22 March 2022

Why I’m adopting Packy McCormick’s
Not Boring podcast style

Packy McCormick takes a simple approach to podcasting.

On most episodes of his Not Boring podcast, about web3 and startup strategy, he simply reads his latest newsletter.

This works for me as a listener. I don’t have much time to read. I do have time to listen: while I’m driving, while I’m doing the dishes, while I’m working out.

Simply by reading what he’s written, Packy widens his audience to include me and countless other podcast-first people.

But a wider audience isn’t the only reason I’ve adopted Packy’s podcast style.

Writing helps you think

If you think you know your thoughts on a topic, try writing them down.

You might find that they’re not as clear or as precise as you imagined.

Writing your thoughts helps you think your thoughts. It allows you to go over them again and again until they’re well honed, well reasoned and well ordered.

I know that if I take the time to write out my thoughts on a topic before recording a podcast, I’ll be much surer of what I want to say on that topic.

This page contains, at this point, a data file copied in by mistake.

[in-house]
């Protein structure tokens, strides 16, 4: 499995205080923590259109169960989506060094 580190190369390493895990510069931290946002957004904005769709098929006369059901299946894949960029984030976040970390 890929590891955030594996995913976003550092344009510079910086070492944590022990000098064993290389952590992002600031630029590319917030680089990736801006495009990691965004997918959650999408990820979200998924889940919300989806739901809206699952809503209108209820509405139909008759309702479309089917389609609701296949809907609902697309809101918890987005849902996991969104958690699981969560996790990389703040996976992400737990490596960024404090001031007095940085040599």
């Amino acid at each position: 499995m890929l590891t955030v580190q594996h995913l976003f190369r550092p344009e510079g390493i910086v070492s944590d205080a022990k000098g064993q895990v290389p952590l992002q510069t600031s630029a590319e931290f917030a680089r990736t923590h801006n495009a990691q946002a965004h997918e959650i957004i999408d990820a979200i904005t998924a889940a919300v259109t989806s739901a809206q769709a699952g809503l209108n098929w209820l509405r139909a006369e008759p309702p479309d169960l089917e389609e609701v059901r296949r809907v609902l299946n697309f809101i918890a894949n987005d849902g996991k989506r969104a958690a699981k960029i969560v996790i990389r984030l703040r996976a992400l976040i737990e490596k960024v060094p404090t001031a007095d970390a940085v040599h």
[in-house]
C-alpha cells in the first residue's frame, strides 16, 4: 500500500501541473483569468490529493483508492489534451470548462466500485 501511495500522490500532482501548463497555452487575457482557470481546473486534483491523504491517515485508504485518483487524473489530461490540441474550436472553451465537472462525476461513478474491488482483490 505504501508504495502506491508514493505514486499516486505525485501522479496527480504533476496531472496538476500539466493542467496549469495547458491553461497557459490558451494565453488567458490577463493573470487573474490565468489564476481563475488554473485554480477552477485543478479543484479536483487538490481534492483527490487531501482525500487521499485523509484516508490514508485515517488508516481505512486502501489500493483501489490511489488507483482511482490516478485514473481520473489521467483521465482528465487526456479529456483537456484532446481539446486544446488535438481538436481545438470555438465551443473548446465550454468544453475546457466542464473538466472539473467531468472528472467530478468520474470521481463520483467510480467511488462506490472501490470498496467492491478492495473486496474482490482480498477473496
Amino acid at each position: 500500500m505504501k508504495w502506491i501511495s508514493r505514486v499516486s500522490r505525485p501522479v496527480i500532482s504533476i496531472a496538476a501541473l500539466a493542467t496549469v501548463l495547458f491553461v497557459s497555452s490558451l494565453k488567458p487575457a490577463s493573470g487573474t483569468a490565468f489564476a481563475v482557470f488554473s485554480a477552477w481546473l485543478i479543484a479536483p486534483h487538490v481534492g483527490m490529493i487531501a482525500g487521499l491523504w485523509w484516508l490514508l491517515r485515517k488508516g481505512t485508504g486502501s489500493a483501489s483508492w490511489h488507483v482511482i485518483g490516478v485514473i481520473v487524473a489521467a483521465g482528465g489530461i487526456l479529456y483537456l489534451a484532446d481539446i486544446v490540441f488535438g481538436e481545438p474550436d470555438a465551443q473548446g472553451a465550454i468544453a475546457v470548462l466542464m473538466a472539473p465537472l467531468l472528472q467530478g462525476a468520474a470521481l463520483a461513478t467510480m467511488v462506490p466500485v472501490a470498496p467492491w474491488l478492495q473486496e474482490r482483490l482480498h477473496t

Writing helps you talk

Have you ever tried just talking about a topic?

It isn’t so hard if you have someone to talk to. The conversational podcast style works well.

But for solo podcasts, it is hard.

You’ll find yourself endlessly fumbling, rambling, losing the thread.

Reading what you’ve already written on a topic, on the other hand, makes for a much clearer, denser podcast.

The number of ideas per minute is much higher. You won’t be wasting a moment of the listeners’ time.

As a podcast listener myself, I know that I want that clarity and density. Reading what I’ve written helps me deliver it to my listeners, too.

Talking helps you write

And it goes the other way.

Writing helps you talk, but talking helps you write, too.

If I know I’m going to be reading my words on a podcast, I’ll work hard to make them more conversational.

If I don’t, I know they’ll sound awkward when I speak them. Stilted writing makes for even more stilted speech.

And since words are so much easier to read when they’re conversational, all that work I put in makes my writing better.

I stop at smoke alarms

I won’t be adopting every aspect of Packy McCormick’s Not Boring podcast style.

For a few episodes, Packy’s podcasts were punctuated with the occasional piercing beep of a smoke alarm. I spent some time waiting by each of the smoke alarms in my house in turn, trying to determine which of them had a low battery, before I realized that the beeps were coming from Packy’s house, not mine.

I’m recording my podcasts in the deepest corner of my basement, insulated from the sounds of logging trucks and ambulance sirens on the highway, as well as the softer clicks and purrs of my fridge and my furnace.

Still, when it comes to reading what I’ve written, I’m with Packy all the way.

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